Antiviral Agents/pharmacology , Betacoronavirus/drug effects , Coronavirus Infections/drug therapy , Coronavirus Infections/virology , Lipopeptides/pharmacology , Membrane Fusion/drug effects , Pneumonia, Viral/drug therapy , Pneumonia, Viral/virology , Amino Acid Sequence , Angiotensin-Converting Enzyme 2 , Betacoronavirus/physiology , COVID-19 , Drug Design , HEK293 Cells , Humans , Lipopeptides/chemistry , Membrane Glycoproteins/metabolism , Pandemics , Peptidyl-Dipeptidase A/metabolism , Protein Binding , SARS-CoV-2 , Spike Glycoprotein, Coronavirus/antagonists & inhibitors , Spike Glycoprotein, Coronavirus/metabolism , Viral Envelope Proteins/metabolism
13.
Nat Commun ; 11(1): 2070, 2020 04 24.
Article in English | MEDLINE | ID: covidwho-116533

ABSTRACT

Severe acute respiratory syndrome coronavirus 2 (SARS-CoV-2) emerged in Wuhan, China, at the end of 2019, and there are currently no specific antiviral treatments or vaccines available. SARS-CoV-2 has been shown to use the same cell entry receptor as SARS-CoV, angiotensin-converting enzyme 2 (ACE2). In this report, we generate a recombinant protein by connecting the extracellular domain of human ACE2 to the Fc region of the human immunoglobulin IgG1. A fusion protein containing an ACE2 mutant with low catalytic activity is also used in this study. The fusion proteins are then characterized. Both fusion proteins have a high binding affinity for the receptor-binding domains of SARS-CoV and SARS-CoV-2 and exhibit desirable pharmacological properties in mice. Moreover, the fusion proteins neutralize virus pseudotyped with SARS-CoV or SARS-CoV-2 spike proteins in vitro. As these fusion proteins exhibit cross-reactivity against coronaviruses, they have potential applications in the diagnosis, prophylaxis, and treatment of SARS-CoV-2.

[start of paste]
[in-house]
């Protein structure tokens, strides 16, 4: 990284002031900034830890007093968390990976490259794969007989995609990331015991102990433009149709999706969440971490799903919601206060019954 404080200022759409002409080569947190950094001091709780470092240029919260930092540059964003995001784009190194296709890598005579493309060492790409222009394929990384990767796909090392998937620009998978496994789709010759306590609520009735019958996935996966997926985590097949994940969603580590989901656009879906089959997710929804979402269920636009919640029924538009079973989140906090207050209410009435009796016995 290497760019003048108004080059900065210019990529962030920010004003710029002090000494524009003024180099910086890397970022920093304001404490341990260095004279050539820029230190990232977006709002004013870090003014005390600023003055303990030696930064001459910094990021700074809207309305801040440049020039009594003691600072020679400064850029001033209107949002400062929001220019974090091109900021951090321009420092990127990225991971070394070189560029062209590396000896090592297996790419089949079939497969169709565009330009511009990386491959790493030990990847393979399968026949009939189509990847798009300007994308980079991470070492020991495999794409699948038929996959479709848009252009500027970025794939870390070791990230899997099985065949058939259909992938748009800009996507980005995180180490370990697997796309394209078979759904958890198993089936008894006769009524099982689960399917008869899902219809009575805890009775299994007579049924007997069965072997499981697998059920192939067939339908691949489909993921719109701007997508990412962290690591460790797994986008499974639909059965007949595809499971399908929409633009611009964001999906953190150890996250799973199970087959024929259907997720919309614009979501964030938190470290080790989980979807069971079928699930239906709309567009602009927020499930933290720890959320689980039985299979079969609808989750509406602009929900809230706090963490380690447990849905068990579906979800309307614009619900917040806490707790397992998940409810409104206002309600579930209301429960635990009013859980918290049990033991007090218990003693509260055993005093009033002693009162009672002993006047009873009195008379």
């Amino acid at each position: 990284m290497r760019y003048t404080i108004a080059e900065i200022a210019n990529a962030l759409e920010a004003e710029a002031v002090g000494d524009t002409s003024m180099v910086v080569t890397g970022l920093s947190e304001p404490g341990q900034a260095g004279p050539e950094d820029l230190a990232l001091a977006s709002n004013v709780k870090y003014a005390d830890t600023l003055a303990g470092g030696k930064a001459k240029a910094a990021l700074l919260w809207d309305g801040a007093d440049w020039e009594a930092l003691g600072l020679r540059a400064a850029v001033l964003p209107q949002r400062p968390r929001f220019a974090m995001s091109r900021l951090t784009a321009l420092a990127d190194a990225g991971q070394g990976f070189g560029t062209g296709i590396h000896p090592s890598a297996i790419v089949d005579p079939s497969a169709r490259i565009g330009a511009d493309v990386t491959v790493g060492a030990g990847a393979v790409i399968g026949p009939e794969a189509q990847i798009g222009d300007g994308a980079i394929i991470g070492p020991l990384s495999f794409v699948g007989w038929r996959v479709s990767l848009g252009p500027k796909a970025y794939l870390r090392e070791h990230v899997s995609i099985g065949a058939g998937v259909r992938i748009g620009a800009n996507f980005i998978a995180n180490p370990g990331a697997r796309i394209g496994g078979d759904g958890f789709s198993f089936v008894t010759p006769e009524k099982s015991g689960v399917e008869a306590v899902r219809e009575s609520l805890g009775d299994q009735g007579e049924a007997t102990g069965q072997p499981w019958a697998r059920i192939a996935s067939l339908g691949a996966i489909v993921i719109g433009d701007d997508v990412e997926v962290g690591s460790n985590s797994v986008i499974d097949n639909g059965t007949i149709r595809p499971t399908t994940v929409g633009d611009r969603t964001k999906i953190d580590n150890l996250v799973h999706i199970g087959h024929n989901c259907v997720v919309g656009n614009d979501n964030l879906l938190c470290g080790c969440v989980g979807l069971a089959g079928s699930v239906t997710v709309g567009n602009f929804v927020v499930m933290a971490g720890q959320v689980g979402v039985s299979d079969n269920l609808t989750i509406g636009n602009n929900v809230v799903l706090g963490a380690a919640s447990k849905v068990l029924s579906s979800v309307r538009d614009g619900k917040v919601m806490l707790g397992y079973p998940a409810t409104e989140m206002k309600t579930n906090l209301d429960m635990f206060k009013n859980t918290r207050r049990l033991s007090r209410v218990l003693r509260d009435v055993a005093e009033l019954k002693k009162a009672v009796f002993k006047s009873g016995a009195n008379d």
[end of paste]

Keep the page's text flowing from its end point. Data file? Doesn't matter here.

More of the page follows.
Subject(s)
Betacoronavirus/drug effects , Immunoglobulin Fc Fragments/chemistry , Immunoglobulin G/chemistry , Neutralization Tests , Peptidyl-Dipeptidase A/chemistry , Recombinant Fusion Proteins/chemistry , Recombinant Fusion Proteins/pharmacology , Spike Glycoprotein, Coronavirus/antagonists & inhibitors , Angiotensin-Converting Enzyme 2 , Animals , Betacoronavirus/metabolism , Binding, Competitive/drug effects , Cross Reactions , Drug Design , Humans , Immunoglobulin Fc Fragments/metabolism , Immunoglobulin Fc Fragments/pharmacology , Immunoglobulin G/metabolism , Immunoglobulin G/pharmacology , In Vitro Techniques , Inhibitory Concentration 50 , Membrane Fusion/drug effects , Mice , Mice, Inbred BALB C , Mutation , Peptide Fragments/chemistry , Peptide Fragments/genetics , Peptide Fragments/metabolism , Peptide Fragments/pharmacology , Peptidyl-Dipeptidase A/genetics , Peptidyl-Dipeptidase A/pharmacokinetics , Peptidyl-Dipeptidase A/pharmacology , Protein Domains/genetics , Protein Stability , Receptors, Virus/antagonists & inhibitors , Receptors, Virus/chemistry , Receptors, Virus/genetics , Receptors, Virus/metabolism , Recombinant Fusion Proteins/genetics , Recombinant Fusion Proteins/pharmacokinetics , SARS Virus/drug effects , SARS Virus/metabolism , SARS-CoV-2 , Spike Glycoprotein, Coronavirus/chemistry , Spike Glycoprotein, Coronavirus/metabolism